Vertical Endeavors to expand to Prospect Park

The new facility, not yet built, sheds light on climbing’s trend toward accessibility

Hussuain Sajjad climbs the new boulder route on Saturday, Oct. 29, 2016 at the University Recreation and Wellness Center Climbing Gym. The Minnesota Climb Team hosted their second annual Crush O' Lantern competition there.

Easton Green

Hussuain Sajjad climbs the new boulder route on Saturday, Oct. 29, 2016 at the University Recreation and Wellness Center Climbing Gym. The Minnesota Climb Team hosted their second annual Crush O’ Lantern competition there.

Jacob Steinberg

Vertical Endeavors, a climbing gym chain, has chosen a Prospect Park warehouse as the site of its first ever bouldering gym.

The new gym will give University of Minnesota student-climbers an opportunity to practice their sport close to campus.

Vertical Endeavors President Nate Postma said the company chose Prospect Park for the gym because “that’s kind of the trendy place to be.”

Changing tastes in the climbing community influenced the choice to open a bouldering gym instead of a full-scale climbing gym, Postma said.

“It seems to be what people want,” he said. “I used to be an avid climber … I really had my finger on the pulse of that side of the industry. This side is kind of growing around me because I’m not a boulderer.”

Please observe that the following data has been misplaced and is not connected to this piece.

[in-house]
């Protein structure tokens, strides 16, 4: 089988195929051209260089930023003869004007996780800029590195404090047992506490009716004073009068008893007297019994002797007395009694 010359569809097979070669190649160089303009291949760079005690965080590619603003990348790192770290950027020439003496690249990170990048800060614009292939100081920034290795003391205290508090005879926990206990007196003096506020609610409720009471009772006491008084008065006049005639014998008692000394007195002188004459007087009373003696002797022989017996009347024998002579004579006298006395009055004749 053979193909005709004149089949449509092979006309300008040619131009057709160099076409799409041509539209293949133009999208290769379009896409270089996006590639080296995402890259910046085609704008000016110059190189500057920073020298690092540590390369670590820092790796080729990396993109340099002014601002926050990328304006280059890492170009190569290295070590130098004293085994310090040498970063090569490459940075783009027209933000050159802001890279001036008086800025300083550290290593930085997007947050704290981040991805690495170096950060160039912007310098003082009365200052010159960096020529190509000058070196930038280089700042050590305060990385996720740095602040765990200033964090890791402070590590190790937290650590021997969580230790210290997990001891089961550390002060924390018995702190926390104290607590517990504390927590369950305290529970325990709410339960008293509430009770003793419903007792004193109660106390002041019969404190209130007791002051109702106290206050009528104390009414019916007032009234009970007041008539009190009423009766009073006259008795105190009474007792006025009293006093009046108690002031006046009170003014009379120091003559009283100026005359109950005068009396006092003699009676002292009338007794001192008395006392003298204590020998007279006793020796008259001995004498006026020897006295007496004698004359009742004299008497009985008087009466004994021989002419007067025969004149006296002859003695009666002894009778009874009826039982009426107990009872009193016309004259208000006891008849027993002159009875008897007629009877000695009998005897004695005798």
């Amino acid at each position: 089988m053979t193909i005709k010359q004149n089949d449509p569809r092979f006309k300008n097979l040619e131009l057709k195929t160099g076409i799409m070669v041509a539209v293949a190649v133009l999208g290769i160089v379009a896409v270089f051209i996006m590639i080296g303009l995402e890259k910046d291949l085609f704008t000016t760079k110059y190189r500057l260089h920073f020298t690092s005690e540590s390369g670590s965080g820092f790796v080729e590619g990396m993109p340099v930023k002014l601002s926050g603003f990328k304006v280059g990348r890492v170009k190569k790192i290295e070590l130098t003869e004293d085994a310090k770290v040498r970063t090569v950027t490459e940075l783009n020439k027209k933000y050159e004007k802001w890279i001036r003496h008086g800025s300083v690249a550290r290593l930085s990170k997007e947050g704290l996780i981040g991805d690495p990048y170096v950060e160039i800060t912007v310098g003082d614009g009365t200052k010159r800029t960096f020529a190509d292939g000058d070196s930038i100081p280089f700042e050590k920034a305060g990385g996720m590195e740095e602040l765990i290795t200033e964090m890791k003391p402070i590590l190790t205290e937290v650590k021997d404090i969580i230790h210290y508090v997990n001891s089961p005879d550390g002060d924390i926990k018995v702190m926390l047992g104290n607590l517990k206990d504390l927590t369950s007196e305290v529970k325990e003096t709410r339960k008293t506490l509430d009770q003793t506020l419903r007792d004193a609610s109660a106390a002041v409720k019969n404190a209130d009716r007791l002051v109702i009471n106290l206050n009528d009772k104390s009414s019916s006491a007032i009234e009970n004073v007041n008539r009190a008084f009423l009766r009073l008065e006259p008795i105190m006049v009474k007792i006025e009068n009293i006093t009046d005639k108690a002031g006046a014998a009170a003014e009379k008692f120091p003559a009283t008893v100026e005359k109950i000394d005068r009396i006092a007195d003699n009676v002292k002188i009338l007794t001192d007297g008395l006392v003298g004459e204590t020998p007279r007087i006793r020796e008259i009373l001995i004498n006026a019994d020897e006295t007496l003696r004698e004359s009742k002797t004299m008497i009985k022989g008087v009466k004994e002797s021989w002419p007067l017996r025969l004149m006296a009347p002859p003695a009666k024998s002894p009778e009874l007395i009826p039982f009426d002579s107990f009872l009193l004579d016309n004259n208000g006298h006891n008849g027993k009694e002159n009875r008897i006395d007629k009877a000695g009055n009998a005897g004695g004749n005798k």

Bouldering’s appeal is largely due to the fact that it’s more accessible than traditional climbing, said journalism sophomore and former climbing team member Cooper Silburn. Bouldering doesn’t require ropes and gear like other forms of climbing.

“It’s far less intimidating,” Silburn said. “It’s less time-consuming than roped climbing is.”

Product design sophomore and climbing team officer Jessica Arnold said bouldering also has a “social aspect” that makes it easier to meet people.

Most student-climbers currently practice at the Recreation and Wellness Center, and for many, the new gym is a chance to branch out from their routine.

“I’m really excited for … having more options [and] being able to meet people outside of the U community because climbing is such a community sport,” said ecology, evolution and behavior junior and climbing team member Carolyn Kalinowski.

Kalinowski said a large part of the appeal of going to gyms is the ability to meet new people and see how they climb.

Arnold said the climbing community in the Twin Cities is bigger than one might expect, especially for a Midwestern city.

Postma said he’s aiming to draw youthful as well as older climbers to this new gym.

“I think that they haven’t really tapped into the college community yet at Vertical Endeavors. That’s where a lot of rock climbers are coming from,” said Silburn.

He said a warehouse would provide ample space for a bouldering gym, a necessary component that traditional retail space generally doesn’t offer. Postma didn’t give the address of the possible new location.

While the new gym hasn’t been built yet, Vertical Endeavors has plans for further expansion. Two more bouldering gyms are planned for Northeast Minneapolis and the North Loop, he said.

Climbing is a sport that’s growing in popularity, but Postma said they have to be careful not to saturate the market. “There’s room for a bouldering gym, but not quite another climbing gym yet.”